When Cp represents a cyan color image-forming coupler residue, as the coupler residue, there are, for example, phenol coupler residues and naphthol coupler residues. Furthermore, the coupler residues described in U.S. Pat. No. 4,746,602 and European Patent 249,453A may be used as the coupler residue.

Furthermore, Cp may be a coupler residue which does not substantially leave color images. As the coupler residue of this type, there are, for example, indanone coupler residues, acetophenone coupler residues, and also the dissolving out-type coupler residues described in European Patents 443,530A and 444,501A.

The coupler residues which can be preferably used in the present invention are shown by the following formulae (Cp-1), (Cp-2), (Cp-3), (Cp-4), (Cp-5), (Cp-6), (Cp-7), (Cp-8), (Cp-9) and (Cp-10).

These couplers show a particularly high coupling speed and are preferred. ##STR1##

When in the above formulae, R51, R52, R53, R54, R55, R56, R57, R58, R59, R60, R61, R62, or R63 contains a nondiffusive group, the group is selected so that the total number of the carbon atoms becomes from 8 to 40, and preferably from 10 to 30 and in other cases, the total number of the carbon atoms is preferably not more than 15.

In the above formulae, the free bondings each shows the bonding position of --O--C(═O)--N(R1)--Ar--X.

In the case of a bis type coupler, a telomer type coupler, or a polymer type coupler, one of the foregoing groups R51 to R63 represents a divalent group and links to a repeating unit, etc. In this case, the range of the carbon number is outside the definition.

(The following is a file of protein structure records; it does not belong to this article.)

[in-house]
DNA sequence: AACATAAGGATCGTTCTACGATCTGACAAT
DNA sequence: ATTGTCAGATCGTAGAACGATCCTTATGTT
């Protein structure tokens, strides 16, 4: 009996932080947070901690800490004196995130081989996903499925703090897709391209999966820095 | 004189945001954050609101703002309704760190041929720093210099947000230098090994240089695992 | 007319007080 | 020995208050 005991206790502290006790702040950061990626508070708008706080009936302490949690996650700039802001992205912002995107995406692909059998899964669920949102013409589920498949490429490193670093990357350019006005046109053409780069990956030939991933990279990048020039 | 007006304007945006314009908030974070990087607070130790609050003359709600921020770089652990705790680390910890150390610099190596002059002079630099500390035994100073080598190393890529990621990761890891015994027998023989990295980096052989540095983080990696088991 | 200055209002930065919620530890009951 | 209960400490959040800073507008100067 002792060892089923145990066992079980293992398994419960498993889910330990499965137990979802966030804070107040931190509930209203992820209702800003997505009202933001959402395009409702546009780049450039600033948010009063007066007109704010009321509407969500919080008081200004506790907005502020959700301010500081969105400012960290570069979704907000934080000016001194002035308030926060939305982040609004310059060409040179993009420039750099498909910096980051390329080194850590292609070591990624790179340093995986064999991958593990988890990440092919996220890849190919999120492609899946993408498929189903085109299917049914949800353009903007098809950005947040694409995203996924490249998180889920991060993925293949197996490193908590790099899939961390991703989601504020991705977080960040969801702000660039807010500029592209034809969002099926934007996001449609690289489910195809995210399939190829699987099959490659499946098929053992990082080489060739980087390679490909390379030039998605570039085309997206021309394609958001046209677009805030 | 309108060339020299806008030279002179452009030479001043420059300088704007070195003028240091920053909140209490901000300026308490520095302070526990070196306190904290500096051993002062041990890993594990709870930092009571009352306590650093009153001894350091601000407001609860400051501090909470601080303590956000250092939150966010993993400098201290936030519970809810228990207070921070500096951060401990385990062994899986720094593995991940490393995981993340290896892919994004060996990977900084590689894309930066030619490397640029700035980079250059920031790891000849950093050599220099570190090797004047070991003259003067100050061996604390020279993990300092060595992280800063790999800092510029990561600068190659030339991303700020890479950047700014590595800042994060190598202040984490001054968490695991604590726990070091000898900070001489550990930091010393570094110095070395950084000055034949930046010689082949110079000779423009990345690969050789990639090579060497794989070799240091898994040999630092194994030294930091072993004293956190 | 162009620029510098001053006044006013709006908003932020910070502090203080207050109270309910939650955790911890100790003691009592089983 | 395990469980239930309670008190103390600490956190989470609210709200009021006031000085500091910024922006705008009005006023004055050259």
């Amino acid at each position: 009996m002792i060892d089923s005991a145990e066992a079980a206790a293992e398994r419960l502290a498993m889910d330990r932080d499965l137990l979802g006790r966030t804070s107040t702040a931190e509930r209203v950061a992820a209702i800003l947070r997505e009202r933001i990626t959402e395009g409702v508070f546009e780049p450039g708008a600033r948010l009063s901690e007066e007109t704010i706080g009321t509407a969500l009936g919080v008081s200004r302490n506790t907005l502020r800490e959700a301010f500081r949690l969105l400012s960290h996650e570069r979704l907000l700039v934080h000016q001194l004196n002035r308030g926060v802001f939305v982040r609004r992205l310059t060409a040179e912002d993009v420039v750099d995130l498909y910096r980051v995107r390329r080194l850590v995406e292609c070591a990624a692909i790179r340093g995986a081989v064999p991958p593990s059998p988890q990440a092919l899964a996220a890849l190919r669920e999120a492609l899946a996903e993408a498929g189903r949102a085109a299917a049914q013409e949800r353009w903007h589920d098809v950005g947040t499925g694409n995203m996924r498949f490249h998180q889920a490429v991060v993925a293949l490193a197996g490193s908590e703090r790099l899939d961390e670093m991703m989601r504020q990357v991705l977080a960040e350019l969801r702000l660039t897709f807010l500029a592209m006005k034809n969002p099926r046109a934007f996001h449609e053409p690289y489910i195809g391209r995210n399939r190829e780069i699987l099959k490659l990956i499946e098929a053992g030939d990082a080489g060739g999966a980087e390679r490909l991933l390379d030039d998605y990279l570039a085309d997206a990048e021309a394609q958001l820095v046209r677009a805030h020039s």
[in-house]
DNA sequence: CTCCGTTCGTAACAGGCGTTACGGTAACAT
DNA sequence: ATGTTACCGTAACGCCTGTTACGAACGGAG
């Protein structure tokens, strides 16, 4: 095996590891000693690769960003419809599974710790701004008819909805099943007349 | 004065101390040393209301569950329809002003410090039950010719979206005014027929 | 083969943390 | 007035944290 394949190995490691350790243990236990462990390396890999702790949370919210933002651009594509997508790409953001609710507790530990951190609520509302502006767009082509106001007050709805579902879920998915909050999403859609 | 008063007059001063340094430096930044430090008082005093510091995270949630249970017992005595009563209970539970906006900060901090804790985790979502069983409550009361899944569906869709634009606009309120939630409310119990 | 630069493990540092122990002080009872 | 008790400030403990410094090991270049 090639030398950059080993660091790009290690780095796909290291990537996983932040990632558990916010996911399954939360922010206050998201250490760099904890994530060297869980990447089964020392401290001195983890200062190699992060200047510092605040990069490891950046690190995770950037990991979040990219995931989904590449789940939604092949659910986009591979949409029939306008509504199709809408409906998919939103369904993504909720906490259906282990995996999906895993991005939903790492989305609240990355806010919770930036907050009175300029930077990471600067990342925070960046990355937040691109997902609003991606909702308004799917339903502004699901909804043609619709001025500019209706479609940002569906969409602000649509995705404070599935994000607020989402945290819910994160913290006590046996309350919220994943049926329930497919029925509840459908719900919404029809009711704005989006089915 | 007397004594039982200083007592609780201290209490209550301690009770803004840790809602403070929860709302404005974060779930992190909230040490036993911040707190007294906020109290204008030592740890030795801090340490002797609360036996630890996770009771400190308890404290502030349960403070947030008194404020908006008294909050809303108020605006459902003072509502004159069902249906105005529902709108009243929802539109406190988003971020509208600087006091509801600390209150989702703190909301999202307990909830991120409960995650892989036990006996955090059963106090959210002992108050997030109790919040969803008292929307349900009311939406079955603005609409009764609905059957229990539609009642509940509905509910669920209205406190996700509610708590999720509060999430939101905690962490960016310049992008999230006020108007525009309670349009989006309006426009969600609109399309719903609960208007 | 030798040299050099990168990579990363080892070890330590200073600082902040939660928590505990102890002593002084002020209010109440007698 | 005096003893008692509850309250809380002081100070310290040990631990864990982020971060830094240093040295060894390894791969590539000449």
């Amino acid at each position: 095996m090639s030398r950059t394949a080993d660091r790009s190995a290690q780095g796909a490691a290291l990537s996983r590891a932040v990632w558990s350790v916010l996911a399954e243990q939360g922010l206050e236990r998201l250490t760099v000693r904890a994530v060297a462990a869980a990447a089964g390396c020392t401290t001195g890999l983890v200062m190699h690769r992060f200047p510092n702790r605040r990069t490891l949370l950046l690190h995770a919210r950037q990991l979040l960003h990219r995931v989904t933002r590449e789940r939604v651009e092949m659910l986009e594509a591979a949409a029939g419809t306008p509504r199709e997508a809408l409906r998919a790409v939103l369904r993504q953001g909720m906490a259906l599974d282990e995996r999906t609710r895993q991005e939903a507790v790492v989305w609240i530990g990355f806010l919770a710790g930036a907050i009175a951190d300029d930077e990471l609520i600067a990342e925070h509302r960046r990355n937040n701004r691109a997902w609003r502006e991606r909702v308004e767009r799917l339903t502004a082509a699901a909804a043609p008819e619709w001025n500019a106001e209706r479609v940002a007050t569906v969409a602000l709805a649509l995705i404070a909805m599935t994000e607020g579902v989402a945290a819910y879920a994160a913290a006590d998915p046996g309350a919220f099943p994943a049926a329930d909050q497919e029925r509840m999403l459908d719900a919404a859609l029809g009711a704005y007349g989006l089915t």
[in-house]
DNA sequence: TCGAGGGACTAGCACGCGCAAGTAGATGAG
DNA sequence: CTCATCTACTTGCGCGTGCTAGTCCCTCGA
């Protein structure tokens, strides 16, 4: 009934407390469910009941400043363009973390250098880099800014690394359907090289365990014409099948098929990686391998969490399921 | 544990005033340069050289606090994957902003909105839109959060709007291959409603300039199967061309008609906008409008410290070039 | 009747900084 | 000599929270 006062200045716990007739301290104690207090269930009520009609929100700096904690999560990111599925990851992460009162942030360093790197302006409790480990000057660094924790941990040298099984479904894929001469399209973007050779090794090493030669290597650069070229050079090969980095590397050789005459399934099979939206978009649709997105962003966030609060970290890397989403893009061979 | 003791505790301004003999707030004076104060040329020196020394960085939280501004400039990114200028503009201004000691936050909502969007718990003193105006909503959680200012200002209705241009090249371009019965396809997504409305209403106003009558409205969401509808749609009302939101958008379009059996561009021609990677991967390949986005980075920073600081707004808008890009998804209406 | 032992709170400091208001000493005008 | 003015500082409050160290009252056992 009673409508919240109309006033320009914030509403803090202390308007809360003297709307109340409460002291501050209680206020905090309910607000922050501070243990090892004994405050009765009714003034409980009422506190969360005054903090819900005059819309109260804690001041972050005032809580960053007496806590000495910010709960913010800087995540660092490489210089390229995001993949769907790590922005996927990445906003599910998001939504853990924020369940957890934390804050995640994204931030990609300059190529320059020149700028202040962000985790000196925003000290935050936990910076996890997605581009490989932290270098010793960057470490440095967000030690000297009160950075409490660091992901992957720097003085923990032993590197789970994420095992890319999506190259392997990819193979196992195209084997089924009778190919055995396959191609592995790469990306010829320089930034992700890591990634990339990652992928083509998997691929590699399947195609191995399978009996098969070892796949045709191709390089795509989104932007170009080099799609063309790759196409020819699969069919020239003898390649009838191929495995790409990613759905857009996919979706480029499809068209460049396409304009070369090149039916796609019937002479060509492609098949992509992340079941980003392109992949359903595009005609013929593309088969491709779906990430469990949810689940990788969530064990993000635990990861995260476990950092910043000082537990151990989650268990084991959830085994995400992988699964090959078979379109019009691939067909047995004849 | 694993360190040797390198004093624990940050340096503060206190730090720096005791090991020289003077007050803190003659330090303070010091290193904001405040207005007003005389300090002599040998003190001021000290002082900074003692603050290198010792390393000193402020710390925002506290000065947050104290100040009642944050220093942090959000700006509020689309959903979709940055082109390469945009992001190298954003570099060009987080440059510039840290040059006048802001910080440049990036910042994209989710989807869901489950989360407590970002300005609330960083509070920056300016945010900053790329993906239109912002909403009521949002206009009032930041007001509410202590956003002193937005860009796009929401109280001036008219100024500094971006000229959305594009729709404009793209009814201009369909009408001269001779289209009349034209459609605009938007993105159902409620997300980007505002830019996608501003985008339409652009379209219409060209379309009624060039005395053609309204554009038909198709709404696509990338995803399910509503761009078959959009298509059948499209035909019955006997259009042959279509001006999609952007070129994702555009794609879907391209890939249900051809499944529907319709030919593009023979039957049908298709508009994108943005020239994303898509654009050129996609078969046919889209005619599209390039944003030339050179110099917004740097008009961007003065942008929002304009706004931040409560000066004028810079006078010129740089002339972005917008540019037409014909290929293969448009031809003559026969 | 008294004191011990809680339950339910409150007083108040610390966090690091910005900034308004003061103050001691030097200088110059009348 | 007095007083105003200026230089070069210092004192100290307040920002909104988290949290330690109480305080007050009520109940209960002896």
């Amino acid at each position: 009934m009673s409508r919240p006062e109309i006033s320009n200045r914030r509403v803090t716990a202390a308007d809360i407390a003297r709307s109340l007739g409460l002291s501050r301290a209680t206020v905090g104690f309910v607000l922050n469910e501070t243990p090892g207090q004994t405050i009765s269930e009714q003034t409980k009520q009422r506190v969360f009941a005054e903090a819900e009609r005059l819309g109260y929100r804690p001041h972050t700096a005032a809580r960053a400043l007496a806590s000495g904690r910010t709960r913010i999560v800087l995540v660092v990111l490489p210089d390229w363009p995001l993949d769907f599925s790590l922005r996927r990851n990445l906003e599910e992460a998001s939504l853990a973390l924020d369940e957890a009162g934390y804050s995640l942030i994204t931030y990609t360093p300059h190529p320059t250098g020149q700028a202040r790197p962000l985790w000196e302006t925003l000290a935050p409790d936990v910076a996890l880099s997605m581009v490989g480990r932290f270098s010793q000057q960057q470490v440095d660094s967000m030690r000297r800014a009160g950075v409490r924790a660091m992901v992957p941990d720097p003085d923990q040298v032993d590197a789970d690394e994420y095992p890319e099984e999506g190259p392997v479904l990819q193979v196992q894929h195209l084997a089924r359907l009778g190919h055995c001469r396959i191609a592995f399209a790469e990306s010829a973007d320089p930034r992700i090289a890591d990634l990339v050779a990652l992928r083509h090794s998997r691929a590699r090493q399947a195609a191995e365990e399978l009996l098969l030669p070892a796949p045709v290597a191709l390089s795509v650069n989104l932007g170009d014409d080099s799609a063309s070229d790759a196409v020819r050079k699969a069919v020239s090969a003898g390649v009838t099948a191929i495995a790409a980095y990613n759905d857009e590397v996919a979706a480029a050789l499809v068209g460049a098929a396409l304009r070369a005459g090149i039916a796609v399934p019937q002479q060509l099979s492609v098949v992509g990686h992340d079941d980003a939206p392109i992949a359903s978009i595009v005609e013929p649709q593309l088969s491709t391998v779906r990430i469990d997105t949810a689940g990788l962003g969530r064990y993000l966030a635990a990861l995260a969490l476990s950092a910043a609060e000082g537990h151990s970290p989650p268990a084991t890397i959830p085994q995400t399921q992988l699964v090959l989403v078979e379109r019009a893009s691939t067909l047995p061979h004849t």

Then, R51 to R63, b, d, e, and f are explained in detail.

For the convenience of explaining R51 to R63, R41 to R45 are utilized. That is, R41 represents an alkyl group, an aryl group, or a heterocyclic group; R42 represents an aryl group or a heterocyclic group; and R43, R44, and R45 each represents a hydrogen atom, an alkyl group, an aryl group, or a heterocyclic group.

In the above formulae, R51 has the same meansing (definition) as R41. R52 and R53 each has the same meaning as R43. In the formulae, b represents 0 or 1. R54 represents the group same as R41, an R41 CO(R43)N-- group, an R41 SO2 (R43)N-- group, an R41 (R43)N-- group, an R41 S-- group, an R43 O-- group, or an R45 (R43)NCON(R44)-- group.

R55 has the same meaning as R41. R56 and R57 each represents the group same as R43, an R41 S-- group, an R43 O-- group, an R41 CO(R43)N-- group, an R41 SO2 (R43)N-- group, an R41 (R43)N--, or an R45 (R43)NCON(R44)-- group. R58 has the same meaning as R41. R59 represents the same group as R41, an R41 CO(R43)N-- group, an R41 OCO(R43)N-- group, an R41 SO2 (R43)N-- group, an R43 (R44)NCO(R45)N-- group, an R41 O-- group, an R41 S-- group, a halogen atom, or an R41 (R43)N-- group. In the formulae, d represents 0 or an integer of from 1 to 3. When d is 2 or 3, plural R59 S may be same or a different.

R60 has the same meaning as R41. R61 has the same meaning as R41. R62 represents the same group as R41, an R41 OCONH-- group, an R41 OCONH-- group, an R41 SO2 NH-- group, an R43 (R44)NCONH-- group, an R43 (R44)NSO2 NH-- group, an R43 O-- group, an R41 S-- group, an R41 CO(R43)NSO2 -- group, a halogen atom, or an R41 NH-- group.

R63 represents the same group as R41, an R43 CO(R44)N-- group, an R43 (R44)NCO-- group, an R41 SO2 (R43)N-- group, R41 (R43)NSO2 -- group, an R41 SO2 -- group, an R43 OCO-- group, an R43 O--SO2 -- group, a halogen atom, a nitro group, a cyano group, or an R43 CO-- group.

In formulae, e represents 0 or an integer of from 1 to 4 and f represents 0 or an integer of from 1 to 3. When R62 or R63 is plural, they may be the same or different.

In the above groups, the alkyl group is a chain or cyclic, straight chain or branched alkyl group preferably having from 1 to 32, more preferably 1 to 22 carbon atoms. Specific examples of the alkyl group are a methyl, cyclopropyl, isopropyl, n-butyl, t-butyp, i-butyl, t-amyl, n-hexyl, cyclohexyl, 2-ethylhexyl, n-octyl, 1,1,3,3,-tetramethylbutyl, n-decyl, n-dodecyl, n-hexadecyl, and n-octadecyl groups.